Alternatively, if our libertarian uses a subjectivist theory of value here, she will have a hard time vindicating the idea that there are powerful considerations against forbidding someone to engage in homosexual sex or being forced to avoid saturated fats. People care about such prohibitions to different extents. Some may not much mind such state requirements while not doing anything that counts as having consented to them. We do not consent to something merely by not minding it. So the problem on the subjective side is that what different people value can differ so widely. As a result, the subjective theory of value will not be able to vindicate the thought that there are classes of actions, such as freedom of conscience, or freedom from interference with self-regarding actions, that we enjoy powerful protections from. On this view under discussion there will be people who do not value or only slightly value this or that traditional libertarian sphere of protection, and then they will not enjoy powerful protections against infringements into that sphere. Further, some may not much mind state paternalism generally, at least when it is objectively correct about what is good for us. Such people will, on the subjectivist theory of value under consideration, enjoy only quite weak protections against a wide range of state paternalism. The traditional libertarian claim that we all enjoy powerful protections against state action that paternalistically infringes upon our property in such ways will not be vindicated. The threatened result would be that the status of our supposed libertarian protections on the less simple, value-responsive libertarian account, will be quite subject to empirical fortune, not unlike consequentialism, in its defense of our traditional Millian liberties. Thus I am claiming such views score poorly in vindicating the second criteria of adequacy for a theory of value that can serve the needs of our libertarian.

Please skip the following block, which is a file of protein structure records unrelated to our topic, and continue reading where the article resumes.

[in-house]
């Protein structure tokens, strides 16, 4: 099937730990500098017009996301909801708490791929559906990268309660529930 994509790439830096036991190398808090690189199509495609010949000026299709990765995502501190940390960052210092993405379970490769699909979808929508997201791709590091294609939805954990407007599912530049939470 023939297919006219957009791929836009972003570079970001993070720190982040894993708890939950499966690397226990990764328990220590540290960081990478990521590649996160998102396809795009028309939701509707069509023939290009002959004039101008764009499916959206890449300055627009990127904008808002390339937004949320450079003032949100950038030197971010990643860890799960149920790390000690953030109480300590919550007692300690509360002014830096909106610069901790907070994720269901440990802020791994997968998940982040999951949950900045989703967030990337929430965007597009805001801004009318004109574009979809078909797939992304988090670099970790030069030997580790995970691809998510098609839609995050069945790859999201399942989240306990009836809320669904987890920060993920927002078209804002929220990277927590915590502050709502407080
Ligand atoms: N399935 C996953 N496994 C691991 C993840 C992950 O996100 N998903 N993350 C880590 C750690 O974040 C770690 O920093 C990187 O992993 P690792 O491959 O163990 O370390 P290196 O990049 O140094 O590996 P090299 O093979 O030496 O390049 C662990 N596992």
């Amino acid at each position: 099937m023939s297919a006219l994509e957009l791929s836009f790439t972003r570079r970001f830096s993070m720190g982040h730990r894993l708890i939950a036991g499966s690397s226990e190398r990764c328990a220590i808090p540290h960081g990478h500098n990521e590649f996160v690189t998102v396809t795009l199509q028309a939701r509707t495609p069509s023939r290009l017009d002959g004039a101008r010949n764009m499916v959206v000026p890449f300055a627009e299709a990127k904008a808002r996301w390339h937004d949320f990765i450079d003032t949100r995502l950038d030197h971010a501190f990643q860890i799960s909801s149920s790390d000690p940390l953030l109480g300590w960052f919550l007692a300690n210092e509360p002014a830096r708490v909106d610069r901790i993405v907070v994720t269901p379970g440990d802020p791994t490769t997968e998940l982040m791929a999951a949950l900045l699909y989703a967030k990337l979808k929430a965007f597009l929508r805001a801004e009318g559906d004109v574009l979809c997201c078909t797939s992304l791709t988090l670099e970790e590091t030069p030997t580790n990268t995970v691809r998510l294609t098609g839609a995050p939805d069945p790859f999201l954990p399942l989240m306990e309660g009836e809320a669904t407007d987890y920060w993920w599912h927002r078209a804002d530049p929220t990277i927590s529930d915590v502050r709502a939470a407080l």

The above is sufficient to fuel the suspicion that there is nothing significantly more important about the property rights that libertarians stress than the property rights that protect us from things like pollution. That is, there is nothing about the value of what such rights protect that provides a principled basis for our libertarian’s insistence that the former sort of rights are very stringent while allowing that the latter sort of rights are much more easily made permissibly infringable for the sake of social goods.


19 Replies to “Libertarianism and Paternalism

  1. It is not clear who “self-ownership” libertarians are, but whoever they are they seem not to have a coherent theory of property.
    It is possible to view property rights as rooted in “self-ownership” ( that is in our right to self defense ) and to believe that these rights are “natural” (in the sense that they are not dependent on social convention) without thinking that social convention and accommodation are irrelevant to all property rights.